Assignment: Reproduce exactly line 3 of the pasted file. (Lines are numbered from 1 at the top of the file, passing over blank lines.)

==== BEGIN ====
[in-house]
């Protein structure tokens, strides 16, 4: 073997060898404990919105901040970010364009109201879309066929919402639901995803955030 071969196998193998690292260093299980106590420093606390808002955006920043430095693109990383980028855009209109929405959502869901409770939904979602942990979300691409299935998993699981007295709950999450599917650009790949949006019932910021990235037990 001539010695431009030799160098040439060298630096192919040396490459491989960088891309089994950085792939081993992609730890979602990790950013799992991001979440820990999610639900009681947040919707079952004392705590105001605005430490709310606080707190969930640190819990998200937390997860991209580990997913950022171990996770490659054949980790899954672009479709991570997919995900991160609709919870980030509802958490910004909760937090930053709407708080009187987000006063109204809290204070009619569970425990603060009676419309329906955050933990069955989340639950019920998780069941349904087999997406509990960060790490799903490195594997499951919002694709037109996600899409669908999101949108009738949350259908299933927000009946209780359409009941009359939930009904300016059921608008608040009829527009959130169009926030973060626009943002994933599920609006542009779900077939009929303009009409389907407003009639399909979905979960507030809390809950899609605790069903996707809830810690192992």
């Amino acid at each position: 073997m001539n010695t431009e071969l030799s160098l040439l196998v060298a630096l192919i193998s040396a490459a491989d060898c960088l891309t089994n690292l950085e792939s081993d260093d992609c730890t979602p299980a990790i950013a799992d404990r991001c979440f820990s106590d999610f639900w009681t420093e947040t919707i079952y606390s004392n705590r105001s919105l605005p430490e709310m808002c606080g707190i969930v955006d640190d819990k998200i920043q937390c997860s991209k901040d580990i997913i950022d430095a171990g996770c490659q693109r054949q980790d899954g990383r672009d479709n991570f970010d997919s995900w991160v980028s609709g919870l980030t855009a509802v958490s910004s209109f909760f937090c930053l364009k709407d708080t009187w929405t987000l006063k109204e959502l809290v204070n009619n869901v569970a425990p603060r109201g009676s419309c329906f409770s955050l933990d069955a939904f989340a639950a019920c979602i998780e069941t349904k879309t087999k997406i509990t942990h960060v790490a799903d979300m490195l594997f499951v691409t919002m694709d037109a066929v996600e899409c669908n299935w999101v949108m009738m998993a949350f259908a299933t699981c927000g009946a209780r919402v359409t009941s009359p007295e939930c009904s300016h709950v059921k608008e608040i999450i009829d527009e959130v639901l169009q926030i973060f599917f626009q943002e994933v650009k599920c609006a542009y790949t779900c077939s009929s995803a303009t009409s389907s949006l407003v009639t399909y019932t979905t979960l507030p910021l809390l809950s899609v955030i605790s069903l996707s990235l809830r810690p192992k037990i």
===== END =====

């Amino acid at each position: 073997m001539n010695t431009e071969l030799s160098l040439l196998v060298a630096l192919i193998s040396a490459a491989d060898c960088l891309t089994n690292l950085e792939s081993d260093d992609c730890t979602p299980a990790i950013a799992d404990r991001c979440f820990s106590d999610f639900w009681t420093e947040t919707i079952y606390s004392n705590r105001s919105l605005p430490e709310m808002c606080g707190i969930v955006d640190d819990k998200i920043q937390c997860s991209k901040d580990i997913i950022d430095a171990g996770c490659q693109r054949q980790d899954g990383r672009d479709n991570f970010d997919s995900w991160v980028s609709g919870l980030t855009a509802v958490s910004s209109f909760f937090c930053l364009k709407d708080t009187w929405t987000l006063k109204e959502l809290v204070n009619n869901v569970a425990p603060r109201g009676s419309c329906f409770s955050l933990d069955a939904f989340a639950a019920c979602i998780e069941t349904k879309t087999k997406i509990t942990h960060v790490a799903d979300m490195l594997f499951v691409t919002m694709d037109a066929v996600e899409c669908n299935w999101v949108m009738m998993a949350f259908a299933t699981c927000g009946a209780r919402v359409t009941s009359p007295e939930c009904s300016h709950v059921k608008e608040i999450i009829d527009e959130v639901l169009q926030i973060f599917f626009q943002e994933v650009k599920c609006a542009y790949t779900c077939s009929s995803a303009t009409s389907s949006l407003v009639t399909y019932t979905t979960l507030p910021l809390l809950s899609v955030i605790s069903l996707s990235l809830r810690p192992k037990i």